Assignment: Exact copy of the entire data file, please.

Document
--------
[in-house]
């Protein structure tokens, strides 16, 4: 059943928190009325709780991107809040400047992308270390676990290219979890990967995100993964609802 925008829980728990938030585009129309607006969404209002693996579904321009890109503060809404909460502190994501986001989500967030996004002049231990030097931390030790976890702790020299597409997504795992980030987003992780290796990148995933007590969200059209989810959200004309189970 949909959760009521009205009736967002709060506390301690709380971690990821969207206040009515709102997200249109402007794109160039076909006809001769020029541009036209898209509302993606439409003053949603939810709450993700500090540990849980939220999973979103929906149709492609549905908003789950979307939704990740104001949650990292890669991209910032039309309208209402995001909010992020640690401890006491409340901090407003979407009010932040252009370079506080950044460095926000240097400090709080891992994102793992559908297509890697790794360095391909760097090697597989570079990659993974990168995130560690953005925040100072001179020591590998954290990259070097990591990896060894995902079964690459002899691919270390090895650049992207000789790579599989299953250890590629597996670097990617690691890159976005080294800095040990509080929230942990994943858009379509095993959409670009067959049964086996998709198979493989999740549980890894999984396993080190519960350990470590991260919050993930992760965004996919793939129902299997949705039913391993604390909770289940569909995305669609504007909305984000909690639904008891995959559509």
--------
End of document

[in-house]
């Protein structure tokens, strides 16, 4: 059943928190009325709780991107809040400047992308270390676990290219979890990967995100993964609802 925008829980728990938030585009129309607006969404209002693996579904321009890109503060809404909460502190994501986001989500967030996004002049231990030097931390030790976890702790020299597409997504795992980030987003992780290796990148995933007590969200059209989810959200004309189970 949909959760009521009205009736967002709060506390301690709380971690990821969207206040009515709102997200249109402007794109160039076909006809001769020029541009036209898209509302993606439409003053949603939810709450993700500090540990849980939220999973979103929906149709492609549905908003789950979307939704990740104001949650990292890669991209910032039309309208209402995001909010992020640690401890006491409340901090407003979407009010932040252009370079506080950044460095926000240097400090709080891992994102793992559908297509890697790794360095391909760097090697597989570079990659993974990168995130560690953005925040100072001179020591590998954290990259070097990591990896060894995902079964690459002899691919270390090895650049992207000789790579599989299953250890590629597996670097990617690691890159976005080294800095040990509080929230942990994943858009379509095993959409670009067959049964086996998709198979493989999740549980890894999984396993080190519960350990470590991260919050993930992760965004996919793939129902299997949705039913391993604390909770289940569909995305669609504007909305984000909690639904008891995959559509």